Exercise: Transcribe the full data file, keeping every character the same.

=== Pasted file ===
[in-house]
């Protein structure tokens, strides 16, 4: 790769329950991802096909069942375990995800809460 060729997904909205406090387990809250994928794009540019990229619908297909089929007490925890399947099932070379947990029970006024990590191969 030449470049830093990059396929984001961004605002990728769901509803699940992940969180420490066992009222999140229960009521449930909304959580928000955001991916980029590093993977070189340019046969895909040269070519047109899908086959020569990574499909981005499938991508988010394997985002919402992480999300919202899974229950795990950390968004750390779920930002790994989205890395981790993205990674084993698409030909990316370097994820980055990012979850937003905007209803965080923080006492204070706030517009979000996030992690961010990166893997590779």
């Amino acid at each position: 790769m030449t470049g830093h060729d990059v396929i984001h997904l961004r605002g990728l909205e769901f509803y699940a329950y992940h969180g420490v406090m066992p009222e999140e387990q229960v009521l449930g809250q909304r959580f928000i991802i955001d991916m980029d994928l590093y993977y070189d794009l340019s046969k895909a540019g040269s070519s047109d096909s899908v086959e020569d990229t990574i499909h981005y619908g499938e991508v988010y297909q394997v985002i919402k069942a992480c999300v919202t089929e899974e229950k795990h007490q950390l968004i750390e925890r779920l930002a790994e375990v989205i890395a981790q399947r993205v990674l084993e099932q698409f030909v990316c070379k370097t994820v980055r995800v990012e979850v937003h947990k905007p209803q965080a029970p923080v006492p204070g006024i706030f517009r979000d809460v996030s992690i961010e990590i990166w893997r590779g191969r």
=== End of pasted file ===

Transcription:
[in-house]
């Protein structure tokens, strides 16, 4: 790769329950991802096909069942375990995800809460 060729997904909205406090387990809250994928794009540019990229619908297909089929007490925890399947099932070379947990029970006024990590191969 030449470049830093990059396929984001961004605002990728769901509803699940992940969180420490066992009222999140229960009521449930909304959580928000955001991916980029590093993977070189340019046969895909040269070519047109899908086959020569990574499909981005499938991508988010394997985002919402992480999300919202899974229950795990950390968004750390779920930002790994989205890395981790993205990674084993698409030909990316370097994820980055990012979850937003905007209803965080923080006492204070706030517009979000996030992690961010990166893997590779």
């Amino acid at each position: 790769m030449t470049g830093h060729d990059v396929i984001h997904l961004r605002g990728l909205e769901f509803y699940a329950y992940h969180g420490v406090m066992p009222e999140e387990q229960v009521l449930g809250q909304r959580f928000i991802i955001d991916m980029d994928l590093y993977y070189d794009l340019s046969k895909a540019g040269s070519s047109d096909s899908v086959e020569d990229t990574i499909h981005y619908g499938e991508v988010y297909q394997v985002i919402k069942a992480c999300v919202t089929e899974e229950k795990h007490q950390l968004i750390e925890r779920l930002a790994e375990v989205i890395a981790q399947r993205v990674l084993e099932q698409f030909v990316c070379k370097t994820v980055r995800v990012e979850v937003h947990k905007p209803q965080a029970p923080v006492p204070g006024i706030f517009r979000d809460v996030s992690i961010e990590i990166w893997r590779g191969r």